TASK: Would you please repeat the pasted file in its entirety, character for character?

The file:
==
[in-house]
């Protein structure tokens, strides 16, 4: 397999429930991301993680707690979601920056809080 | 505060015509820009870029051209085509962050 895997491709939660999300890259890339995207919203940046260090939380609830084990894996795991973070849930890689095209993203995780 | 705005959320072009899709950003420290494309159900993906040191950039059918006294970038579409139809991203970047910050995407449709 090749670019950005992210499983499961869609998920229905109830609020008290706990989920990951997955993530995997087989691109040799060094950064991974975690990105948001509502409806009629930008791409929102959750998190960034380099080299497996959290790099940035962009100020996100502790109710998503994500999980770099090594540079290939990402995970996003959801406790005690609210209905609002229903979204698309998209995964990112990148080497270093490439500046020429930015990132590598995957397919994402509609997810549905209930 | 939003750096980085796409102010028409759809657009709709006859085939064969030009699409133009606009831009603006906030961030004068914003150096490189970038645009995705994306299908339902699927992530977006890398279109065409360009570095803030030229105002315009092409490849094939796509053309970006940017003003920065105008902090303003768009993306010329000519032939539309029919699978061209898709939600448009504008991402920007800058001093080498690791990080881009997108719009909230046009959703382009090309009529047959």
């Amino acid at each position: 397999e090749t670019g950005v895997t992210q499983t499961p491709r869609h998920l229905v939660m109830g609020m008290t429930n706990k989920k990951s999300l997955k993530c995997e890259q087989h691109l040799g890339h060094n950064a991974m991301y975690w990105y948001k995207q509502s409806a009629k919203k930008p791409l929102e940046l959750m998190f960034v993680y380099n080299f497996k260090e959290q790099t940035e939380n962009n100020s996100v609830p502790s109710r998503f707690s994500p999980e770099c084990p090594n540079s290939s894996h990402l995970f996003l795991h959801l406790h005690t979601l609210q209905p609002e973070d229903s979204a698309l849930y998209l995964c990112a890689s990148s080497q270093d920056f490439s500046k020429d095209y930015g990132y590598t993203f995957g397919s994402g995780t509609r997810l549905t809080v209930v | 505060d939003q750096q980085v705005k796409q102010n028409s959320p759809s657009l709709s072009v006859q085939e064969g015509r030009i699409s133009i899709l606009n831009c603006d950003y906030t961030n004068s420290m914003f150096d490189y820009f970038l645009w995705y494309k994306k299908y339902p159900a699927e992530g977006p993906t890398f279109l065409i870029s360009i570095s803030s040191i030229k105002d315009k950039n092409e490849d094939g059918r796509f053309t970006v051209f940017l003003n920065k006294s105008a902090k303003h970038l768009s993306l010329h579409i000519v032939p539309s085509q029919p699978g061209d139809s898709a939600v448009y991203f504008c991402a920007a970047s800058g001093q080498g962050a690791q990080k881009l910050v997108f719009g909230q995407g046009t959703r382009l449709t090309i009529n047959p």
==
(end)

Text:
[in-house]
């Protein structure tokens, strides 16, 4: 397999429930991301993680707690979601920056809080 | 505060015509820009870029051209085509962050 895997491709939660999300890259890339995207919203940046260090939380609830084990894996795991973070849930890689095209993203995780 | 705005959320072009899709950003420290494309159900993906040191950039059918006294970038579409139809991203970047910050995407449709 090749670019950005992210499983499961869609998920229905109830609020008290706990989920990951997955993530995997087989691109040799060094950064991974975690990105948001509502409806009629930008791409929102959750998190960034380099080299497996959290790099940035962009100020996100502790109710998503994500999980770099090594540079290939990402995970996003959801406790005690609210209905609002229903979204698309998209995964990112990148080497270093490439500046020429930015990132590598995957397919994402509609997810549905209930 | 939003750096980085796409102010028409759809657009709709006859085939064969030009699409133009606009831009603006906030961030004068914003150096490189970038645009995705994306299908339902699927992530977006890398279109065409360009570095803030030229105002315009092409490849094939796509053309970006940017003003920065105008902090303003768009993306010329000519032939539309029919699978061209898709939600448009504008991402920007800058001093080498690791990080881009997108719009909230046009959703382009090309009529047959």
């Amino acid at each position: 397999e090749t670019g950005v895997t992210q499983t499961p491709r869609h998920l229905v939660m109830g609020m008290t429930n706990k989920k990951s999300l997955k993530c995997e890259q087989h691109l040799g890339h060094n950064a991974m991301y975690w990105y948001k995207q509502s409806a009629k919203k930008p791409l929102e940046l959750m998190f960034v993680y380099n080299f497996k260090e959290q790099t940035e939380n962009n100020s996100v609830p502790s109710r998503f707690s994500p999980e770099c084990p090594n540079s290939s894996h990402l995970f996003l795991h959801l406790h005690t979601l609210q209905p609002e973070d229903s979204a698309l849930y998209l995964c990112a890689s990148s080497q270093d920056f490439s500046k020429d095209y930015g990132y590598t993203f995957g397919s994402g995780t509609r997810l549905t809080v209930v | 505060d939003q750096q980085v705005k796409q102010n028409s959320p759809s657009l709709s072009v006859q085939e064969g015509r030009i699409s133009i899709l606009n831009c603006d950003y906030t961030n004068s420290m914003f150096d490189y820009f970038l645009w995705y494309k994306k299908y339902p159900a699927e992530g977006p993906t890398f279109l065409i870029s360009i570095s803030s040191i030229k105002d315009k950039n092409e490849d094939g059918r796509f053309t970006v051209f940017l003003n920065k006294s105008a902090k303003h970038l768009s993306l010329h579409i000519v032939p539309s085509q029919p699978g061209d139809s898709a939600v448009y991203f504008c991402a920007a970047s800058g001093q080498g962050a690791q990080k881009l910050v997108f719009g909230q995407g046009t959703r382009l449709t090309i009529n047959p």